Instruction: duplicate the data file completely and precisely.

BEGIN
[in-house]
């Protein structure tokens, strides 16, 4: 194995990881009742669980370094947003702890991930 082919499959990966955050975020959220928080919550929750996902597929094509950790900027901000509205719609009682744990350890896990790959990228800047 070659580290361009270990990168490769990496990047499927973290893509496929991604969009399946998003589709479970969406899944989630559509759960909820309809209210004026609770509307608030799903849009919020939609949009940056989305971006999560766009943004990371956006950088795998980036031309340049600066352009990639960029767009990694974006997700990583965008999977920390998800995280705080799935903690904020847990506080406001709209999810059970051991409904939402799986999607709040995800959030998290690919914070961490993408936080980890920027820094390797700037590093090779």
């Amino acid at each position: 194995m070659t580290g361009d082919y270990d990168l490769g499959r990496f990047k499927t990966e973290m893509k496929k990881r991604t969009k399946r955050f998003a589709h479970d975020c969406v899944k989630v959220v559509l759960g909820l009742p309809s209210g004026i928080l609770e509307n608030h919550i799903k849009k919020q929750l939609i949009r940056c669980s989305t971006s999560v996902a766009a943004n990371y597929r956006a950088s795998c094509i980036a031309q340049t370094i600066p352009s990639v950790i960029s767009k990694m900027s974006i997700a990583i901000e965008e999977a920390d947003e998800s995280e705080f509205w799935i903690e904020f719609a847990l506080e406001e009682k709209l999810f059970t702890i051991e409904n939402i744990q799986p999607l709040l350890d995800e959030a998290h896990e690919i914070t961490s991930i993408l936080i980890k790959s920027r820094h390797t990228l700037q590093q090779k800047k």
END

[in-house]
């Protein structure tokens, strides 16, 4: 194995990881009742669980370094947003702890991930 082919499959990966955050975020959220928080919550929750996902597929094509950790900027901000509205719609009682744990350890896990790959990228800047 070659580290361009270990990168490769990496990047499927973290893509496929991604969009399946998003589709479970969406899944989630559509759960909820309809209210004026609770509307608030799903849009919020939609949009940056989305971006999560766009943004990371956006950088795998980036031309340049600066352009990639960029767009990694974006997700990583965008999977920390998800995280705080799935903690904020847990506080406001709209999810059970051991409904939402799986999607709040995800959030998290690919914070961490993408936080980890920027820094390797700037590093090779």
């Amino acid at each position: 194995m070659t580290g361009d082919y270990d990168l490769g499959r990496f990047k499927t990966e973290m893509k496929k990881r991604t969009k399946r955050f998003a589709h479970d975020c969406v899944k989630v959220v559509l759960g909820l009742p309809s209210g004026i928080l609770e509307n608030h919550i799903k849009k919020q929750l939609i949009r940056c669980s989305t971006s999560v996902a766009a943004n990371y597929r956006a950088s795998c094509i980036a031309q340049t370094i600066p352009s990639v950790i960029s767009k990694m900027s974006i997700a990583i901000e965008e999977a920390d947003e998800s995280e705080f509205w799935i903690e904020f719609a847990l506080e406001e009682k709209l999810f059970t702890i051991e409904n939402i744990q799986p999607l709040l350890d995800e959030a998290h896990e690919i914070t961490s991930i993408l936080i980890k790959s920027r820094h390797t990228l700037q590093q090779k800047k």